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By Jeremy Glaser and Rachel Barkley | 09-11-2013 02:00 PM

Muni Investors Should Keep an Eye on State Pensions

With vast differences in funding levels across states, muni investors need to carefully consider the impact of pension obligations when assessing muni-credit worthiness, says Morningstar's Rachel Barkley.

Jeremy Glaser: For Morningstar, I'm Jeremy Glaser. We recently released our state pension report, and I am here today with Rachel Barkley, a municipal credit analyst, to see which states came out on top, which came out on bottom and why investors should care.

Rachel, thanks for joining me.

Rachel Barkley: Thank you for having me.

Glaser: Let's start and talk a little bit about why investors should be interested in pensions or the state of pensions across the country. What is the potential impact on municipal credit?

Barkley: The impact could be very broad. And we look at state pensions particularly for a number of reasons. One is obviously that they impact the states themselves directly. Pensions falls under one of our four main pillars, when we are looking at states, under the debt and liabilities pillar.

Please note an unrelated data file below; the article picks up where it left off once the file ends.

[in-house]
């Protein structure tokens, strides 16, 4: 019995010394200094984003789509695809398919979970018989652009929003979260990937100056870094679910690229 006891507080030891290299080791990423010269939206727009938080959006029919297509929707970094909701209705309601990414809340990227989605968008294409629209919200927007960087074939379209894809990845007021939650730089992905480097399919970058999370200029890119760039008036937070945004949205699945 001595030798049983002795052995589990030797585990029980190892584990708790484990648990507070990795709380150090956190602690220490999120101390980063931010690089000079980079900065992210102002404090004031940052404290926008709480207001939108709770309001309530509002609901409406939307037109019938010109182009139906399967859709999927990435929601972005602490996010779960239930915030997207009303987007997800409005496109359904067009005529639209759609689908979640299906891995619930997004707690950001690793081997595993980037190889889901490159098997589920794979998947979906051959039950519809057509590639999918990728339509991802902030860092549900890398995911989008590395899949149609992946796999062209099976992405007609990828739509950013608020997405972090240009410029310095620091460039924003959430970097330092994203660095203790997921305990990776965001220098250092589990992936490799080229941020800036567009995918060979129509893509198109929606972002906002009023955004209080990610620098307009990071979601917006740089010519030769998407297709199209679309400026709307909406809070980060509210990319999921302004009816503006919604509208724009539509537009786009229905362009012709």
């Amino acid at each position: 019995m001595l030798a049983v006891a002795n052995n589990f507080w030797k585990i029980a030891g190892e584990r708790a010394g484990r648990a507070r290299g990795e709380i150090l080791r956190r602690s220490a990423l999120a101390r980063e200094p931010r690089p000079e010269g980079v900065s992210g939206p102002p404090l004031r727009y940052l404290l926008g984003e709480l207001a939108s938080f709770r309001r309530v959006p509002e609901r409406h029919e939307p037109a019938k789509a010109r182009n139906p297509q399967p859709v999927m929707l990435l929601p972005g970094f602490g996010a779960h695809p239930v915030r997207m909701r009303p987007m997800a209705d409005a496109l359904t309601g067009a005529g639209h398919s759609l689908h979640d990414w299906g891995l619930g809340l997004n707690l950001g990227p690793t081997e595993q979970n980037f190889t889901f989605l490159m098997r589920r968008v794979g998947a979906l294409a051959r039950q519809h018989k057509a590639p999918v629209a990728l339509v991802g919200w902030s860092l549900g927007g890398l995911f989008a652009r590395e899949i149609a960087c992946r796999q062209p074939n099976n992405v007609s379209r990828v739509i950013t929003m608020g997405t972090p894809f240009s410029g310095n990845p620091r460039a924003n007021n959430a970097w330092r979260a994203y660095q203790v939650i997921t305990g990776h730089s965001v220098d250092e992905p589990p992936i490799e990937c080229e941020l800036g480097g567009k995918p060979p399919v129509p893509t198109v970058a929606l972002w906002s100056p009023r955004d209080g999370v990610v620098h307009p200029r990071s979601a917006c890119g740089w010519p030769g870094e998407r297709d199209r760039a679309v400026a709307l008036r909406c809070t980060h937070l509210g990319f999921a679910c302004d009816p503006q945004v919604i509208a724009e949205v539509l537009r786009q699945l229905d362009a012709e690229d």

Additionally states very commonly provide pension plans that cover local entities, as well. If you are looking at the fiscal health of one pension plan, that might say a lot about the fiscal health of pensions for entities in the state as a whole. These days we've even seen pensions become more in the spotlight. The cost of pensions and the liabilities have been escalating in past years which [have also seen], as you can imagine, contributions from these entities to the pension plans in a time when governments are really still recovering from recession and extra revenues are scarce. This can become a pressure.

In some rare circumstances we've seen pension liabilities be a driver for municipalities filing for bankruptcy. Obviously, this can't happen on a state level since states aren't allowed to file for bankruptcy, however, it's still something we need to look at the municipal level.

Glaser: Therefore, if you are trying to say that the creditworthiness of a bond you really need to have pensions in mind?

Barkley: Definitely.

Glaser: What are some of the big findings that you found this year, and what have some of the changes been from when you looked at state pensions just a year ago?

Barkley: Overall, we are still seeing the general funded level in aggregate fall. Although it's been a slight fall, pensions as a whole for the states are a little over 72% funded this year and that's just slightly over a 2% decline from the prior year. However, we'd like to point out that there are very wide disparities in the pension-funded levels among these groups and that they shouldn't be looked at in just a collective basis.

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